The Landlord and Tenant Board (the "LTB") hears most issues in dispute involving the relationship between residential landlords and their tenants as governed by the Residential Tenancies Act, 2006, S.O. 2006, Chapter 17.
Matters involving commercial tenancy fall outside the jurisdiction of the LTB and must be brought in the Superior Court of Ontario (if the matter involves less than $25,000 a licensed paralegal can provide representation in the Small Claims Court).
Confusingly, where a dispute exists between residential landlords and former tenants, certain matters must still proceed within the LTB while certain other matters must proceed in the Small Claims Court. Frequently, where multiple issues arise, some issues must proceed at the LTB and other issues in the Small Claims Court. Failure to bring issues to the proper forum can result in a dismissal of proceedings.
Unpaid Utilities (conundrum of jurisdiction)
A significant concern to many landlords often involves the right to pursue tenants for failure to pay utilities in accordance to a lease agreement. While it would seem that where rent is defined within a lease agreement as a specified dollar amount plus utilities, the issue of unpaid utilities should come under review by the LTB. However, it seems that administrative staff for the LTB routinely turn away landlord applications seeking payment of the portion of rent involving unpaid utilities. In the recent case of Luu v. O'Sullivan
, 2012 CanLII 98396 at paras 55 to 58, it was stated by Winny D.J. that legislative instruction or appellate clarification of the LTB jurisdiction seems necessary on this issue. Here is what was said:
55. The question of the Board’s jurisdiction over the utilities component of rent payable in residential tenancies cries out for appellate resolution. One avenue for such resolution would be on appeal from this judgment.
56. The other avenue would be for the Board to make a decision on this issue which could then be appealed as a question of law under s. 210 of the RTA. However if the practice of the Board’s staff is to turn away applications based on the contents of Interpretation Guideline 11, this creates an unfortunate obstacle to clarification of the law for residential landlords and tenants in Ontario. My view is that Interpretation Guideline 11 is seriously flawed and internally inconsistent, but it is clearly not a legally-binding instrument. The Board’s ability to adjudicate this issue should not be compromised by its own staff; nor should the ability of the Divisional Court to clarify this issue be so compromised.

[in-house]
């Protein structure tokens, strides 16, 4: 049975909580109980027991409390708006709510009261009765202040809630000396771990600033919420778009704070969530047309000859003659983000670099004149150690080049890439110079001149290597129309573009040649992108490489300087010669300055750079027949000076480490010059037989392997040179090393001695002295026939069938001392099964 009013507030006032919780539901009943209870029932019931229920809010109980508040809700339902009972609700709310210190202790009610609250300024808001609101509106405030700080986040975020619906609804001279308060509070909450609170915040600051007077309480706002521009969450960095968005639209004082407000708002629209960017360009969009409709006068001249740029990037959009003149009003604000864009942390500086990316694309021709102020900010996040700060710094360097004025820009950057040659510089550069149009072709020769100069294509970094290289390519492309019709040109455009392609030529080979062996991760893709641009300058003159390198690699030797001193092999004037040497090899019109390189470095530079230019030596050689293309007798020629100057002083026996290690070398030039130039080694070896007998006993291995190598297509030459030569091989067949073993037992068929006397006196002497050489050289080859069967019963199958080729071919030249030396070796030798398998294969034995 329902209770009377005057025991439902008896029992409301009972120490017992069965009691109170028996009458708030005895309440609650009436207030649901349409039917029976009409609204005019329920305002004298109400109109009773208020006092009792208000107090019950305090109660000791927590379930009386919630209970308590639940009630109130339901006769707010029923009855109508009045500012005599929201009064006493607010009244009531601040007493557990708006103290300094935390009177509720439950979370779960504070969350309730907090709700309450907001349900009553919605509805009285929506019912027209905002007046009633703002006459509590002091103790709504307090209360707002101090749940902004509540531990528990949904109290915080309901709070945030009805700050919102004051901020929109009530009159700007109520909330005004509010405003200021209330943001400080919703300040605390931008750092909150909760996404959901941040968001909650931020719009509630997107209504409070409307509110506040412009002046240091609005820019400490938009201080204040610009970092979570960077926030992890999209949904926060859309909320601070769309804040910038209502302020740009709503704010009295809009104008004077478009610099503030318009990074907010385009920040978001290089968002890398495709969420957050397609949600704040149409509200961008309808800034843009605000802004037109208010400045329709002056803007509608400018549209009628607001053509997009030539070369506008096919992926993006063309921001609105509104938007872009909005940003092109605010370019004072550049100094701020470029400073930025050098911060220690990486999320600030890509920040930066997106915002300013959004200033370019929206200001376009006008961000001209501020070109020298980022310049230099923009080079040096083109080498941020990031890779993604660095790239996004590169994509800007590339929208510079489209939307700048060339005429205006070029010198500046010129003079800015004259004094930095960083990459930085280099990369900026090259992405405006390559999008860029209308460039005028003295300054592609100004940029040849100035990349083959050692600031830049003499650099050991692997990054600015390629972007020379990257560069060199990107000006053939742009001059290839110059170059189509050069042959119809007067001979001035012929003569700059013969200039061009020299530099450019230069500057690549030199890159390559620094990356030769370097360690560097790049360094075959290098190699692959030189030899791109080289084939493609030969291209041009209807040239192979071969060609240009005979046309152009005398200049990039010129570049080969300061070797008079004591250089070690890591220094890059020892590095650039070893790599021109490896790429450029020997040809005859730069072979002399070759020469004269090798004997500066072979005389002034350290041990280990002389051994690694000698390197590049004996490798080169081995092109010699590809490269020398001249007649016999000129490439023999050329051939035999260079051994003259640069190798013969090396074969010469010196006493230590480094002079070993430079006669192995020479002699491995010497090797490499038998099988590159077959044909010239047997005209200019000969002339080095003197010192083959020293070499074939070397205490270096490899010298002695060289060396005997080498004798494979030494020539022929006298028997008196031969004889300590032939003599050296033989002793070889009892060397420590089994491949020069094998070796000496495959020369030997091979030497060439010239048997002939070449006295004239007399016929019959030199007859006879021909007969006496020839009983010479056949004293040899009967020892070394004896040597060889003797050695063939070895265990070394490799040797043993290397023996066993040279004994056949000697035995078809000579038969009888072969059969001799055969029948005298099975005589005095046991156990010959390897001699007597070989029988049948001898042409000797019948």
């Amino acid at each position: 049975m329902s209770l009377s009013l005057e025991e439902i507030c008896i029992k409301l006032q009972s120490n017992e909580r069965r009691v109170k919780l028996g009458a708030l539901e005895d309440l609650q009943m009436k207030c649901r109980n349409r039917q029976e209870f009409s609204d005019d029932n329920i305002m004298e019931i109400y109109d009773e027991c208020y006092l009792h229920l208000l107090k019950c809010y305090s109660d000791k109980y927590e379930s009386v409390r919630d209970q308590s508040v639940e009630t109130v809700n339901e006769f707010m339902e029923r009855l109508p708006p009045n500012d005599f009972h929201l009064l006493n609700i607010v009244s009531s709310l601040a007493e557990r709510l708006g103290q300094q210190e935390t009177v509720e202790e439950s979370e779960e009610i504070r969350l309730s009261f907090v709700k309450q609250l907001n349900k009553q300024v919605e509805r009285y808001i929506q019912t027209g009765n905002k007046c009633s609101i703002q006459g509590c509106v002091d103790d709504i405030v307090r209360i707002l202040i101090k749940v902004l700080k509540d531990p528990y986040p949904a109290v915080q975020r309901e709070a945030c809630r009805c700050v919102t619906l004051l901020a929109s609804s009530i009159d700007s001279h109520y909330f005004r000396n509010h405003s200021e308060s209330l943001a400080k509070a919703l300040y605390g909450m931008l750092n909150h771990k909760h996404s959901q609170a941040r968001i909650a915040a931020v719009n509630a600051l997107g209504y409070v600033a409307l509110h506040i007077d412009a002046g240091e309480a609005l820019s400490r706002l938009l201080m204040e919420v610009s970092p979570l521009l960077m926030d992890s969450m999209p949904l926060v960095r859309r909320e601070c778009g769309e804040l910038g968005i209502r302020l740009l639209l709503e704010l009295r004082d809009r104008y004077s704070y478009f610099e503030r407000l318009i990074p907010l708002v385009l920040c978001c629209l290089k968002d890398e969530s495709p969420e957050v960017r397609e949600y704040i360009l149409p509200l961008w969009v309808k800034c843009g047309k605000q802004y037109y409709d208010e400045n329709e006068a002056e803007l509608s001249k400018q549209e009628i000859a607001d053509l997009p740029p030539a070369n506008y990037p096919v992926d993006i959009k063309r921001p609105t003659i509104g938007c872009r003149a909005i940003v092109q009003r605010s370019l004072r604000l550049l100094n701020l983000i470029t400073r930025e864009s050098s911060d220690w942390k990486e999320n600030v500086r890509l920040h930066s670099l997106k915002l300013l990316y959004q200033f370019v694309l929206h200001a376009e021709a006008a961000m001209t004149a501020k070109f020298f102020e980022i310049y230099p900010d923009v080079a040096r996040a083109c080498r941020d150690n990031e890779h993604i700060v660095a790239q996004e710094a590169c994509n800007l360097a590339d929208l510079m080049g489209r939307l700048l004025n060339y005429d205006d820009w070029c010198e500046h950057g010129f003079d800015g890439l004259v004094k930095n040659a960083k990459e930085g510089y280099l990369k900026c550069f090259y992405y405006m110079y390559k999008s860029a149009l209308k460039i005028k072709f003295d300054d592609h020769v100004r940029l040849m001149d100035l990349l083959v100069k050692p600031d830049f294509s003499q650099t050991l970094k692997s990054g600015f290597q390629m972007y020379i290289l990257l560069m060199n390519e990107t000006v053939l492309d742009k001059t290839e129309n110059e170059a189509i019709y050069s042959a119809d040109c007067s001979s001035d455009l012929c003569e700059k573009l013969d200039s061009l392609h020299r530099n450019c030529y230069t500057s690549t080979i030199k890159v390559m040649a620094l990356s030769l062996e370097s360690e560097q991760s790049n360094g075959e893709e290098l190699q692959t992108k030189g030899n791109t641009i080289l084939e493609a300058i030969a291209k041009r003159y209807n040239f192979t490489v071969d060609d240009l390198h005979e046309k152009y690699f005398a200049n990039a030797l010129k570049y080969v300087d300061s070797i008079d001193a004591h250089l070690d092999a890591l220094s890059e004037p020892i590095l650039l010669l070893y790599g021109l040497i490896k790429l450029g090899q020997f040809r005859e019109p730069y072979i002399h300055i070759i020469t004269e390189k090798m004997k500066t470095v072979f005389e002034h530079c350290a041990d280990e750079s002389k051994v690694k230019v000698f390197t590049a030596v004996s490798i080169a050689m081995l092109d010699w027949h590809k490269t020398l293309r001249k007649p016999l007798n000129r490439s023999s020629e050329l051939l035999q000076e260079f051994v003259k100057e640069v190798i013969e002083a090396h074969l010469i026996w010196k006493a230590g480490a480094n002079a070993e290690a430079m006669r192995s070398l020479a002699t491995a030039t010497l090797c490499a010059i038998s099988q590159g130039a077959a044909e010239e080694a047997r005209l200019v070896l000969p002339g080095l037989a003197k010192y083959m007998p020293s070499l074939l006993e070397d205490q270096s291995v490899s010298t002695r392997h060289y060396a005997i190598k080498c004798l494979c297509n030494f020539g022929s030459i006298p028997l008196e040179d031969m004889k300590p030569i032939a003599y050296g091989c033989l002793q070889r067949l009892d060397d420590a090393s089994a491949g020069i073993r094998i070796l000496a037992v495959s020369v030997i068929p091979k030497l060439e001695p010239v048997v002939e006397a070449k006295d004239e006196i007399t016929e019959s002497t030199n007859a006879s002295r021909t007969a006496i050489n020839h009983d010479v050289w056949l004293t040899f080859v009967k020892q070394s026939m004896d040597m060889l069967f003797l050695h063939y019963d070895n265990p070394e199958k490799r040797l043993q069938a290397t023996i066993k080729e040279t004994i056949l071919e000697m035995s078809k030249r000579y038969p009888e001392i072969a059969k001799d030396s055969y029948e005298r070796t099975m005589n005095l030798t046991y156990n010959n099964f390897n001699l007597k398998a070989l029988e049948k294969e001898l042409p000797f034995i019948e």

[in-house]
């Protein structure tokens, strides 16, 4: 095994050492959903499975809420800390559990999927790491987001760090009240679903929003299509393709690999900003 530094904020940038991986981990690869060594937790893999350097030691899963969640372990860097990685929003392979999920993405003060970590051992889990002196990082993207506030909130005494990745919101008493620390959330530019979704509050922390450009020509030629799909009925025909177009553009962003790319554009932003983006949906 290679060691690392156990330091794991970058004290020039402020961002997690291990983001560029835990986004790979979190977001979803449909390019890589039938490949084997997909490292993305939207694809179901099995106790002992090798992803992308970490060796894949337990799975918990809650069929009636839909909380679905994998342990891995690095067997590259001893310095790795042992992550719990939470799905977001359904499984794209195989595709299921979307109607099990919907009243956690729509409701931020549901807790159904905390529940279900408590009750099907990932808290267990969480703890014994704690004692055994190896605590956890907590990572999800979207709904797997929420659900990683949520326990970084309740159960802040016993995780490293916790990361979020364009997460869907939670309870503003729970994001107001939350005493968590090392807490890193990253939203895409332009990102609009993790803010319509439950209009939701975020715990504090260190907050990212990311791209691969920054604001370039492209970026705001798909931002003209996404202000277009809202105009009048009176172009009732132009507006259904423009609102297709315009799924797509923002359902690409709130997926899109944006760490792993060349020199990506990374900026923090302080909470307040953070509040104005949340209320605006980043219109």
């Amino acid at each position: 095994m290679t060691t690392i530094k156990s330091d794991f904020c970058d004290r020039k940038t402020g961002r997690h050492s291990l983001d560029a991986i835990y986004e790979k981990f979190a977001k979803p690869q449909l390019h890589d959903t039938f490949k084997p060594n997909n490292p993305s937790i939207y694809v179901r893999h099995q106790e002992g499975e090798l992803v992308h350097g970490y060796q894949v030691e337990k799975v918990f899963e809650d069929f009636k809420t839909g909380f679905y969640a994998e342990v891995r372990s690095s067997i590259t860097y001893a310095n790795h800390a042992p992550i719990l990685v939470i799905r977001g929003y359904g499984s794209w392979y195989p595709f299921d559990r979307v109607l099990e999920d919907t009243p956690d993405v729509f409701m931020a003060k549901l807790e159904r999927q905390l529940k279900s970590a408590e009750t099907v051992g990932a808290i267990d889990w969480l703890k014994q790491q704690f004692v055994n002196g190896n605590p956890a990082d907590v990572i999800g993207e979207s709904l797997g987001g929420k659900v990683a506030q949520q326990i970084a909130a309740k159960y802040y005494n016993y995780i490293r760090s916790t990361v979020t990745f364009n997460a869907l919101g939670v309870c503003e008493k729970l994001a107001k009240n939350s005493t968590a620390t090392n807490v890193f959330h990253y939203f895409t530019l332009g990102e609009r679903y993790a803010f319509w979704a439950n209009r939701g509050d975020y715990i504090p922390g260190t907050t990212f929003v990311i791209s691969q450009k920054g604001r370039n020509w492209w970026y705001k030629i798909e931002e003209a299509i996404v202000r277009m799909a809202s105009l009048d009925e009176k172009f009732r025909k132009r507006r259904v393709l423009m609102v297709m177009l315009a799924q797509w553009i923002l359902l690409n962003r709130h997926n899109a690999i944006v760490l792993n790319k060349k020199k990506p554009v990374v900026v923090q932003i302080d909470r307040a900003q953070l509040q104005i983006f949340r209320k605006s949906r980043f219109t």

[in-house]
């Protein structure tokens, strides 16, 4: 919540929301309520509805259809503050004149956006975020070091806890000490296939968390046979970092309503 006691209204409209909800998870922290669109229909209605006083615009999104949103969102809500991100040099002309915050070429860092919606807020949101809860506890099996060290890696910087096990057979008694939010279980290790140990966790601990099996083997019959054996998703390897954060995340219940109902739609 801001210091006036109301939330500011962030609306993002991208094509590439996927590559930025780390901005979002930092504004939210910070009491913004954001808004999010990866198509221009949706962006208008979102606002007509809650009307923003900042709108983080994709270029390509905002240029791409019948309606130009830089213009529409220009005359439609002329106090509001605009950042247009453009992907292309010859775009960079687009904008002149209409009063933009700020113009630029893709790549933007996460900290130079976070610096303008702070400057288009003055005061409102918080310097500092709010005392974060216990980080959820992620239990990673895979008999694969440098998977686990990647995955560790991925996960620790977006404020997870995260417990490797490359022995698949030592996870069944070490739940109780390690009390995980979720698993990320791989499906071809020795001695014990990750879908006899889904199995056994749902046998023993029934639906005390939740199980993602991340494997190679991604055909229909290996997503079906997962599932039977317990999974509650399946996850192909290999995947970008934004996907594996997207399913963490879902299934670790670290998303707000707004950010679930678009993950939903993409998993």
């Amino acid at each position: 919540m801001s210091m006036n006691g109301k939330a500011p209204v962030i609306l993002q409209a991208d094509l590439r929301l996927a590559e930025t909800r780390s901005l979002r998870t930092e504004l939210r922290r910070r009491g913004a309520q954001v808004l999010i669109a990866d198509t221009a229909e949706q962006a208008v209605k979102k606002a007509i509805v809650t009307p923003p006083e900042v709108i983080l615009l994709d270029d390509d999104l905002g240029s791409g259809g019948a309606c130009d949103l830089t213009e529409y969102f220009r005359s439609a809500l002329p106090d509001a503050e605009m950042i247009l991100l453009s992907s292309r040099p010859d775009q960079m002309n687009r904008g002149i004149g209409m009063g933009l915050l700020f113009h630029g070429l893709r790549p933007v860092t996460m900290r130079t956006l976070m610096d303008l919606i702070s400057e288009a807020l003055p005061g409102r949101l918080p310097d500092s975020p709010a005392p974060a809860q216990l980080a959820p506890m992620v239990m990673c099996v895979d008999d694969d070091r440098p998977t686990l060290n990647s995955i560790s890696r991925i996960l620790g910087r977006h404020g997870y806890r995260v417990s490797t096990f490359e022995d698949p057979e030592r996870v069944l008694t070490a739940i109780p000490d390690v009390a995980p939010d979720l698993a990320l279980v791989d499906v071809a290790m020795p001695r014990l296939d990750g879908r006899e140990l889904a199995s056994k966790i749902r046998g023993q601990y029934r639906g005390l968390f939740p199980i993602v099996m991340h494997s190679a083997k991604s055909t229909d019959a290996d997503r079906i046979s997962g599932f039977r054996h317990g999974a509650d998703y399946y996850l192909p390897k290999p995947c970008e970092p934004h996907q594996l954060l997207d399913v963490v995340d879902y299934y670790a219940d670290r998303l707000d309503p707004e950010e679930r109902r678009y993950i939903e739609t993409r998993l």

57. It also appears plain that there is no aspect to this problem which could not be addressed by amendment to the RTA or its regulations.
58. The Small Claims Court, like any other court or tribunal, must apply the current law. My determination is that this matter falls within the exclusive jurisdiction of the Landlord and Tenant Board. Accordingly, both parties’ claims are dismissed for want of jurisdiction.
It is common that residential tenancy agreements will contain a 'guarantee' clause stating that certain persons, known as guarantors, will pay for the liabilities of the tenant if the tenant fails to make proper payment. These clauses often result in legal challenges over the validity of such agreements.
Where matters are confered upon the LTB, the LTB is with exclusive jursidiction and the initial case must be brought at LTB; Residential Tenancies Act, 2006, S.O. 2006, Chapter 17, section 168(2); Fraser v. Beach, 2005 CanLII 14309 (ON CA). The determination of exclusive jurisdiction extends beyond matters explicitly confered to the LTB and includes those matters where the legislation is silent yet implicitly confers matters to the LTB; Finney v. Cepovski, 2015 CanLII 48918:
17. More generally with respect to whether a matter in civil court falls within the exclusive jurisdiction of the Landlord and Tenant Board, in Efrach v. Cherishome Living,  O.J. No. 293 (Div. Ct.), Horkins J. adopted the reasoning of Perell J. in Mackie v. Toronto (City),  O.J. No. 2852 (S.C.J.). The civil court must determine the essential character of the dispute, and if the subject-matter is expressly or inferentially governed by the statute, the claim falls within the exclusive jurisdiction of the board.
Failure to commence a proceeding within the proper jurisdiction, such as bringing a matter to the Small Claims Court where such matter should proceed at the LTB, will result in dismissal of the proceeding for 'want of jurisdiction'; Luu v. O'Sullivan, supra, at 58.